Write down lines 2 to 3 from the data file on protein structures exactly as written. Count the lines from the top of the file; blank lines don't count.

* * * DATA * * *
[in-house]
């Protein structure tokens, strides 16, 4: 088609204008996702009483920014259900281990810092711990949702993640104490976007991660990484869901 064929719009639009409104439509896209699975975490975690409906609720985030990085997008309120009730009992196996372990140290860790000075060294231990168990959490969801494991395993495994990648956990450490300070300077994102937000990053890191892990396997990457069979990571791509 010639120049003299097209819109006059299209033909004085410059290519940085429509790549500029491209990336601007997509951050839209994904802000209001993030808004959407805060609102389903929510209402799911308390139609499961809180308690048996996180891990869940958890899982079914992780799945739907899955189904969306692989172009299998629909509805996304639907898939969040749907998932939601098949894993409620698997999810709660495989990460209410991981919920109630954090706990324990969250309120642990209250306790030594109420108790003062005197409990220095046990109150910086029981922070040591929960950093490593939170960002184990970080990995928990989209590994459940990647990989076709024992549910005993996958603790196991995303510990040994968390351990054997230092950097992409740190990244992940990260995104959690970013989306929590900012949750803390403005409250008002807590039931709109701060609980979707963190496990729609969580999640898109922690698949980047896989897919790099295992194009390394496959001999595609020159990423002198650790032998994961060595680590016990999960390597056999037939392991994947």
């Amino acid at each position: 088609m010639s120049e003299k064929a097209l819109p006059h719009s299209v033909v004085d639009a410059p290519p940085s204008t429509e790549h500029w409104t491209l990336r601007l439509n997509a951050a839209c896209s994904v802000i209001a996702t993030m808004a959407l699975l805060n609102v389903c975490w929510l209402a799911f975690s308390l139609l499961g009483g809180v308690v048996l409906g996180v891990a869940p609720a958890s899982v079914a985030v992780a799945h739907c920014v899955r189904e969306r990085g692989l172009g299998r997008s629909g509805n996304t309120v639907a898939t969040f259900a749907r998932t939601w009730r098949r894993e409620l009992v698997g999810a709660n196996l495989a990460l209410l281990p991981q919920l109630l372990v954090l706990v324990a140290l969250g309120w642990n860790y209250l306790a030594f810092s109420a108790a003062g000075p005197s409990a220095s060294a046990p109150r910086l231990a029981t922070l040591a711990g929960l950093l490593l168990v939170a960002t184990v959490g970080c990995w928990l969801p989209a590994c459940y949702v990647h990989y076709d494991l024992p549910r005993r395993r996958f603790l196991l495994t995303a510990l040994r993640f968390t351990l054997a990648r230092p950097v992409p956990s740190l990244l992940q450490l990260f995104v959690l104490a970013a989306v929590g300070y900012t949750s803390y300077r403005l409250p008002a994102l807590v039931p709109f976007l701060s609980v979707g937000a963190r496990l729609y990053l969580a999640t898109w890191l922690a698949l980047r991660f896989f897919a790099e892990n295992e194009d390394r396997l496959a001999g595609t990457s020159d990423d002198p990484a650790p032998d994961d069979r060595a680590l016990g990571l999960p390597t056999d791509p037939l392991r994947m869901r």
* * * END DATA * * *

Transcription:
């Protein structure tokens, strides 16, 4: 088609204008996702009483920014259900281990810092711990949702993640104490976007991660990484869901 064929719009639009409104439509896209699975975490975690409906609720985030990085997008309120009730009992196996372990140290860790000075060294231990168990959490969801494991395993495994990648956990450490300070300077994102937000990053890191892990396997990457069979990571791509 010639120049003299097209819109006059299209033909004085410059290519940085429509790549500029491209990336601007997509951050839209994904802000209001993030808004959407805060609102389903929510209402799911308390139609499961809180308690048996996180891990869940958890899982079914992780799945739907899955189904969306692989172009299998629909509805996304639907898939969040749907998932939601098949894993409620698997999810709660495989990460209410991981919920109630954090706990324990969250309120642990209250306790030594109420108790003062005197409990220095046990109150910086029981922070040591929960950093490593939170960002184990970080990995928990989209590994459940990647990989076709024992549910005993996958603790196991995303510990040994968390351990054997230092950097992409740190990244992940990260995104959690970013989306929590900012949750803390403005409250008002807590039931709109701060609980979707963190496990729609969580999640898109922690698949980047896989897919790099295992194009390394496959001999595609020159990423002198650790032998994961060595680590016990999960390597056999037939392991994947």
């Amino acid at each position: 088609m010639s120049e003299k064929a097209l819109p006059h719009s299209v033909v004085d639009a410059p290519p940085s204008t429509e790549h500029w409104t491209l990336r601007l439509n997509a951050a839209c896209s994904v802000i209001a996702t993030m808004a959407l699975l805060n609102v389903c975490w929510l209402a799911f975690s308390l139609l499961g009483g809180v308690v048996l409906g996180v891990a869940p609720a958890s899982v079914a985030v992780a799945h739907c920014v899955r189904e969306r990085g692989l172009g299998r997008s629909g509805n996304t309120v639907a898939t969040f259900a749907r998932t939601w009730r098949r894993e409620l009992v698997g999810a709660n196996l495989a990460l209410l281990p991981q919920l109630l372990v954090l706990v324990a140290l969250g309120w642990n860790y209250l306790a030594f810092s109420a108790a003062g000075p005197s409990a220095s060294a046990p109150r910086l231990a029981t922070l040591a711990g929960l950093l490593l168990v939170a960002t184990v959490g970080c990995w928990l969801p989209a590994c459940y949702v990647h990989y076709d494991l024992p549910r005993r395993r996958f603790l196991l495994t995303a510990l040994r993640f968390t351990l054997a990648r230092p950097v992409p956990s740190l990244l992940q450490l990260f995104v959690l104490a970013a989306v929590g300070y900012t949750s803390y300077r403005l409250p008002a994102l807590v039931p709109f976007l701060s609980v979707g937000a963190r496990l729609y990053l969580a999640t898109w890191l922690a698949l980047r991660f896989f897919a790099e892990n295992e194009d390394r396997l496959a001999g595609t990457s020159d990423d002198p990484a650790p032998d994961d069979r060595a680590l016990g990571l999960p390597t056999d791509p037939l392991r994947m869901r």